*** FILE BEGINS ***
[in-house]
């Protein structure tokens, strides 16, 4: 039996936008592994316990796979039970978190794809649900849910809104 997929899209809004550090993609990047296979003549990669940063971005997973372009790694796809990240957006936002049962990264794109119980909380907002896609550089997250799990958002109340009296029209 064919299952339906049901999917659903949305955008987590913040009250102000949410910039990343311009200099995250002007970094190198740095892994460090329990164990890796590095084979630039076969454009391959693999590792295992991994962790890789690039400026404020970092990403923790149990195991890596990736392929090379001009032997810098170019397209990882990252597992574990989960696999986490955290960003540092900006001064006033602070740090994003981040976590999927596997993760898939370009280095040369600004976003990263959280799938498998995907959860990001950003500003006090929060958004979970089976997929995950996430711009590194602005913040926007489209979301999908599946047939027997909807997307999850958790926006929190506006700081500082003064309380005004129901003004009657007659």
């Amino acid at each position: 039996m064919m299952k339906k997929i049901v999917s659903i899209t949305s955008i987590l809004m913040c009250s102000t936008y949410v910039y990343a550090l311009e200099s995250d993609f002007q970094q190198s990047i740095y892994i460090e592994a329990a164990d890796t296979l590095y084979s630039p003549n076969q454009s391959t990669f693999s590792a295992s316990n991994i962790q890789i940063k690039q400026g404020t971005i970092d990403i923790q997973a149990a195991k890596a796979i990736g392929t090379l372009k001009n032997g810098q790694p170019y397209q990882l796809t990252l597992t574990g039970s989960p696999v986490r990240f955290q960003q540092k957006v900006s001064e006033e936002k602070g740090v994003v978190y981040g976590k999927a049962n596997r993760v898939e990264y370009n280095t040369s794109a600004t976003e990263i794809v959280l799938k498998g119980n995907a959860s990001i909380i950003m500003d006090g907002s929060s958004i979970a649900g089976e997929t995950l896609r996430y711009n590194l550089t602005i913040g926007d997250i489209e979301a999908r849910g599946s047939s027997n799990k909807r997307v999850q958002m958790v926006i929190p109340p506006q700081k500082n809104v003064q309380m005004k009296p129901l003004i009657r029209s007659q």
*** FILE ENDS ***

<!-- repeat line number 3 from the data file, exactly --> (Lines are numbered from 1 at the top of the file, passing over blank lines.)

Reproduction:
């Amino acid at each position: 039996m064919m299952k339906k997929i049901v999917s659903i899209t949305s955008i987590l809004m913040c009250s102000t936008y949410v910039y990343a550090l311009e200099s995250d993609f002007q970094q190198s990047i740095y892994i460090e592994a329990a164990d890796t296979l590095y084979s630039p003549n076969q454009s391959t990669f693999s590792a295992s316990n991994i962790q890789i940063k690039q400026g404020t971005i970092d990403i923790q997973a149990a195991k890596a796979i990736g392929t090379l372009k001009n032997g810098q790694p170019y397209q990882l796809t990252l597992t574990g039970s989960p696999v986490r990240f955290q960003q540092k957006v900006s001064e006033e936002k602070g740090v994003v978190y981040g976590k999927a049962n596997r993760v898939e990264y370009n280095t040369s794109a600004t976003e990263i794809v959280l799938k498998g119980n995907a959860s990001i909380i950003m500003d006090g907002s929060s958004i979970a649900g089976e997929t995950l896609r996430y711009n590194l550089t602005i913040g926007d997250i489209e979301a999908r849910g599946s047939s027997n799990k909807r997307v999850q958002m958790v926006i929190p109340p506006q700081k500082n809104v003064q309380m005004k009296p129901l003004i009657r029209s007659q």